Why You Should Lie in Your Online Dating Profile
Talk to anyone who has dated online, and they will tell you that they encounter lying in dating profiles. Men will lie about their height, and women will do what it takes to appear more slim. It turns out, these people are onto something.
A study by Nicole Ellison of Michigan State University, and her colleagues, found that 9 out of 10 people lie in their dating profile. As expected, men exaggerate their height, and women underreport their weight.
But, the deceptions were usually very small, and – as the study says – “would be hard to detect face-to-face.”
The upright (y) axis on each of these graphs represents the measured height and weight, respectively, of the participants – the x-axis is what they reported in their online dating profile.
Crossing the Line
Since online dating search features allow users to search only within certain height ranges, and body types, these small lies may actually be helping those who tell them – by helping them cross these thresholds, and meet in physical space. Because it turns out what we think we want, and what we actually go for, don’t always match up.
According to a study at Northwestern University by Paul Eastwick and Eli Finkel, what we say we value in a partner is a poor predictor of who we’ll actually go for in physical space, which suggests that simply managing to meet a potential match in person may be more important than representing yourself with pinpoint accuracy.
No Knowing What You Want
Eastwick and Finkel invited 163 undergraduate students to a two-hour speed-dating event – having first had them fill out questionaires stating what kind of looks, personality, and earning power they were looking for in a partner. While the gender differences you would expect were evident in the pre-event questionairres (men go for looks, women go for money), those preferences seemed to vanish when it came time to choose a partner in physical space. Eastwick and Finkel followed-up with participants one month after the event to see if any relationships had developed.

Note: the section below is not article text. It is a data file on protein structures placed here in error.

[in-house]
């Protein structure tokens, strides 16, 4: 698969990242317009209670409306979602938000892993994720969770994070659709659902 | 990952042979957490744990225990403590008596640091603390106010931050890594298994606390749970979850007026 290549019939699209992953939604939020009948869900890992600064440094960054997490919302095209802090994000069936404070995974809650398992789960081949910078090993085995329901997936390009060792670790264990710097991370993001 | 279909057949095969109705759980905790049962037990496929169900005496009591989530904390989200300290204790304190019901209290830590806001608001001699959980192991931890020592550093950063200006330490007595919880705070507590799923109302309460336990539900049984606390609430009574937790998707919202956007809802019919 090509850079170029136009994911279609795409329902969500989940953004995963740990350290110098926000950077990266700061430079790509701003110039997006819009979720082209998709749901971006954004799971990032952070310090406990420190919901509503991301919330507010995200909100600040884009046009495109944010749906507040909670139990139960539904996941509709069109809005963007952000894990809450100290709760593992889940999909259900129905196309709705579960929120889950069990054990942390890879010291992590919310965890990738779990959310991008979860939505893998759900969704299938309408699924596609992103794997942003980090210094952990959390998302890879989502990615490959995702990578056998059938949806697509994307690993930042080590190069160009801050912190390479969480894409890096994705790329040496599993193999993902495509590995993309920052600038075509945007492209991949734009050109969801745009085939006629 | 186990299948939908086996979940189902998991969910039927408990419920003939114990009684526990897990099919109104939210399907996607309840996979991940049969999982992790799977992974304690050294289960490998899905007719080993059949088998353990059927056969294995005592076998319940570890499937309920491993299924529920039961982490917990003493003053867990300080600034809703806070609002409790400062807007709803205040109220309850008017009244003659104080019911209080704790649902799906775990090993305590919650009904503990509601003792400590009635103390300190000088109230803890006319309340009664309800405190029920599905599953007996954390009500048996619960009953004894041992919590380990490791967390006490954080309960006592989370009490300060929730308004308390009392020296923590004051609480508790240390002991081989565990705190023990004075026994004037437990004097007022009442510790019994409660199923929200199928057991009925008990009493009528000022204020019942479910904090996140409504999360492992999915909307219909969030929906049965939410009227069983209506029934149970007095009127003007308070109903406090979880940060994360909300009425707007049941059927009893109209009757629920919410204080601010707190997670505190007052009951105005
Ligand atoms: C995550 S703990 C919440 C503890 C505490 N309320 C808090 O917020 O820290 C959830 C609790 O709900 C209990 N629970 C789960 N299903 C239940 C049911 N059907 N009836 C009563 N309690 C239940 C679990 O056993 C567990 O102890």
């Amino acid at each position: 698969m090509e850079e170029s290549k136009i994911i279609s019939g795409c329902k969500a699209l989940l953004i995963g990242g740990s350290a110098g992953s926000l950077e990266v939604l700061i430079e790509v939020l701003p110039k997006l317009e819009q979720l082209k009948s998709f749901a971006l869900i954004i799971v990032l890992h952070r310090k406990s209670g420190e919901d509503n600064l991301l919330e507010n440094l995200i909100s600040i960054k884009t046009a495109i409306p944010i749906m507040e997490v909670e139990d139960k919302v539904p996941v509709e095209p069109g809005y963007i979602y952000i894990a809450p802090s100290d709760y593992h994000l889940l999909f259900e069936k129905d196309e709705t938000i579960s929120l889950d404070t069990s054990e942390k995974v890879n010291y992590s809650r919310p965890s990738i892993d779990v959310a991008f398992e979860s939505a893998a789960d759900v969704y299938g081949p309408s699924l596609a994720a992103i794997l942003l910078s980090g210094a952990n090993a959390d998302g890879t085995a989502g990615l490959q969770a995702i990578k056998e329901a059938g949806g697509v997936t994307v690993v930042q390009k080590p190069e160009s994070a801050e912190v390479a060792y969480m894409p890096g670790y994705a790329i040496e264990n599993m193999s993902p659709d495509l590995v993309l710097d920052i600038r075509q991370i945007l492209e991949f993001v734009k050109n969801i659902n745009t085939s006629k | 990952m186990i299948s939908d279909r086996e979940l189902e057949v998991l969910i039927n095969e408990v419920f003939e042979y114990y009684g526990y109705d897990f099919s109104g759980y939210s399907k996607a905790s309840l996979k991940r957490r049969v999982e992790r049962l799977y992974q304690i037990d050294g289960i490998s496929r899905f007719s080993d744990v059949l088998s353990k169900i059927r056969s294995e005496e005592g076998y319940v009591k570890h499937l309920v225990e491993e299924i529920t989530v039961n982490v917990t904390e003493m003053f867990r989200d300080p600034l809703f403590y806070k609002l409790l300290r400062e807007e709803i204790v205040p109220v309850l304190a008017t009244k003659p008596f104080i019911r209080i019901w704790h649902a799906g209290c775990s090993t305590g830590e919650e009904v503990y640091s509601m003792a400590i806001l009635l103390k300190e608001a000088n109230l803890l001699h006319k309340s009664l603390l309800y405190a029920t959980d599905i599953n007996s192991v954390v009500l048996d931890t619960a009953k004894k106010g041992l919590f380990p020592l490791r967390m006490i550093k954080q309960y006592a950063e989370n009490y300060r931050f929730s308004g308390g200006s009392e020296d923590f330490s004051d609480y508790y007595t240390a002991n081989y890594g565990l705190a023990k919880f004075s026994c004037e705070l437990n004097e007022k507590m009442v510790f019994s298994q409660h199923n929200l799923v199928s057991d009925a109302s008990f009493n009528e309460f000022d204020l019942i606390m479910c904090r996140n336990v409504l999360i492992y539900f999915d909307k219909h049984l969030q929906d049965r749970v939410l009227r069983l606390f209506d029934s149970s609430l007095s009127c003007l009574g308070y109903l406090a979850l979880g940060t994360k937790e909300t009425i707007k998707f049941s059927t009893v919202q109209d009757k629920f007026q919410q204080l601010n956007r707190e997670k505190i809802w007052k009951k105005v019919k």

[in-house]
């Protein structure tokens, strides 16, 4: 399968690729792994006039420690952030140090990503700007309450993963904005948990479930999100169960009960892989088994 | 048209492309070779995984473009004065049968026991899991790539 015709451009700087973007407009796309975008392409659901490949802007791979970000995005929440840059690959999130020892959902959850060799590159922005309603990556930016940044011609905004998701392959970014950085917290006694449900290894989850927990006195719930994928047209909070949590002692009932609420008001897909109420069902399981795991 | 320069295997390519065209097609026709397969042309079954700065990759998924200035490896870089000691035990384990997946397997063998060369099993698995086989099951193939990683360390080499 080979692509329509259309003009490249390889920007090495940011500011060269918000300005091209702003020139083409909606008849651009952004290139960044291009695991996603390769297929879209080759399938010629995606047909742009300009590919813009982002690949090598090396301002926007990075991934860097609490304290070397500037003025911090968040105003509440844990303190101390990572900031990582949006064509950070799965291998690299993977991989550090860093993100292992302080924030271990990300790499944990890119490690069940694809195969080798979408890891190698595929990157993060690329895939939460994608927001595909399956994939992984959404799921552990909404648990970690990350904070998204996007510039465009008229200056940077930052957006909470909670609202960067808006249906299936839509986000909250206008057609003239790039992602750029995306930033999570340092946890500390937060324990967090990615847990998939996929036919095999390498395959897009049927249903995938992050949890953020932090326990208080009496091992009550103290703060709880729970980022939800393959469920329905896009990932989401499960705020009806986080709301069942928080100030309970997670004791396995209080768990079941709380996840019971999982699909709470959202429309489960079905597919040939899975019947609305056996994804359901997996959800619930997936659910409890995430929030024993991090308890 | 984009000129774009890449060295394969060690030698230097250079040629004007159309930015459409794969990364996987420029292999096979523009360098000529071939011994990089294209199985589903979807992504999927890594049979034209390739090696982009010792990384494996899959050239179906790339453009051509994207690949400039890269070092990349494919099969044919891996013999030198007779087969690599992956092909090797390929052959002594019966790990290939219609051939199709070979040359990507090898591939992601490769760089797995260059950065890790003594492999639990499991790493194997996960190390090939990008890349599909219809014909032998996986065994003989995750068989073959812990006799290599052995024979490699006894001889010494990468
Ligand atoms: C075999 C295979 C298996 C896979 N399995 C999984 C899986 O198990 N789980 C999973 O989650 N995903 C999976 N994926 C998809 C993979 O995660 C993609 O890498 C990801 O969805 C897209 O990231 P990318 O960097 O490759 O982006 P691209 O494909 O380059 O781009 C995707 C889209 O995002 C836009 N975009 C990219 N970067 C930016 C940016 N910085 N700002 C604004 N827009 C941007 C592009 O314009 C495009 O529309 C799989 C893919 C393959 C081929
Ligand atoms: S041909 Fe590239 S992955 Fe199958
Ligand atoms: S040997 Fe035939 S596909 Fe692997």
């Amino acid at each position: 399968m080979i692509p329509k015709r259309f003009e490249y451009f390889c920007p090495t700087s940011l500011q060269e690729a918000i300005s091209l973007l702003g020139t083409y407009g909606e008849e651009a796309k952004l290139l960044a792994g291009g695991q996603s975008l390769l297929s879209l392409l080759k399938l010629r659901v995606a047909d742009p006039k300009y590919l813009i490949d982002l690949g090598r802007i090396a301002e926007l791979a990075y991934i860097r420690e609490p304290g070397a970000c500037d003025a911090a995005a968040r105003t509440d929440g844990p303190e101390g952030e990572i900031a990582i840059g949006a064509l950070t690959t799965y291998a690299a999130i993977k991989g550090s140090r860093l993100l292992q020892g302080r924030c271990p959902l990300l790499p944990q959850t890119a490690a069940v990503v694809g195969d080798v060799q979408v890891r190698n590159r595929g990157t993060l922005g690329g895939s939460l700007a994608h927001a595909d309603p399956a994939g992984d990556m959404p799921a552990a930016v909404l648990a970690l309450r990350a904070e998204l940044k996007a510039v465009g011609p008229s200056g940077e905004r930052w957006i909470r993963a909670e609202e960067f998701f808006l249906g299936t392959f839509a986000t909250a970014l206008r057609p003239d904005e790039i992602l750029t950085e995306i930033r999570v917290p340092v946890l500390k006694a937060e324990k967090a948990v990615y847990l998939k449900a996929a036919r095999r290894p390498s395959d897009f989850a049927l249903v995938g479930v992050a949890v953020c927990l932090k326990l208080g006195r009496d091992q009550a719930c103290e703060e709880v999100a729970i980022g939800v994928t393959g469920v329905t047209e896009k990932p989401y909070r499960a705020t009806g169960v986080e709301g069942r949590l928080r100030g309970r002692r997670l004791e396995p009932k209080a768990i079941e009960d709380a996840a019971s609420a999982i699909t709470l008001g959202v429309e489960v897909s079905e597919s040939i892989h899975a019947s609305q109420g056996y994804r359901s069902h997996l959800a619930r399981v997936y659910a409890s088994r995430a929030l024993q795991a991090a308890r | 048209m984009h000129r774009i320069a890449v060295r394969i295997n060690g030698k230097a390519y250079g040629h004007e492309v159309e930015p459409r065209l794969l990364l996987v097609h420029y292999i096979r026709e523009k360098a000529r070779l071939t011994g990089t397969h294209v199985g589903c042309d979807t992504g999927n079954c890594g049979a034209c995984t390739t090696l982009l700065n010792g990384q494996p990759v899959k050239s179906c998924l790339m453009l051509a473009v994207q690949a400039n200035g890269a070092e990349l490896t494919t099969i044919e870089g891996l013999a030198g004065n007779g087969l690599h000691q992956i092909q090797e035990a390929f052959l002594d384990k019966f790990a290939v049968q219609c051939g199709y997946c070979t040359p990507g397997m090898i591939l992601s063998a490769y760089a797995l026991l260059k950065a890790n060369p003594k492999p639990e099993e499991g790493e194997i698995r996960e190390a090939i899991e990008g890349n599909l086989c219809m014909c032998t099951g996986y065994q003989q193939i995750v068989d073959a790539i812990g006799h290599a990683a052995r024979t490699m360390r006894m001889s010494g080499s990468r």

The left side of this graph shows how participants in the study scored their ideal mate in attractiveness, earning potential, and personality. As expected, men value looks a bit more than women, and women value earning power a bit more than men.
But the relationship between these self-reported scores, and how those attributes predicted whether a relationship would happen with a potential parter (as illustrated by the score on the right side of the graph) is where the surprise comes. It turns out, we have pretty much no clue what we actually want in a partner. As Eli Finkel says, what people think they’re looking for in a partner will “disappear when people meet living, breathing partners.”
Some other interesting findings illustrated by this graph:
- Attractiveness is the most important attribute predicting whether two people will get together, followed by personality, and earning power. The strength of these characteristics is pretty much even for both sexes. So, make sure your photos are great.
- Men understate their interest in earning power in a partner.
- Women understate their interest in attractiveness in a partner, and overstate their interest in earning power in a partner.
Improving Your Odds
So, not only is a little (undetectable) lying in a dating profile common, if it helps you secure a date, you’ll stand a better chance than if you had opted for modesty.
Think about how search works on Match.com for example. Some men will search only for slim/slender women, and many women have height restrictions, filtering their searches to men 5’10” or taller – sometimes even more. If you’re a 5′ 9 1/2″ man, and try to be modest by putting 5’9″ on your profile, you aren’t doing yourself – or the ladies – any favors. The woman who would turn you down online for being 5’9,” might actually adore you when you meet her in person.
So, while you want to represent yourself well in your profile, and communicate efficiently, securing the date is of utmost importance. And when you search, don’t be too restrictive – you might miss out on someone who was just being modest.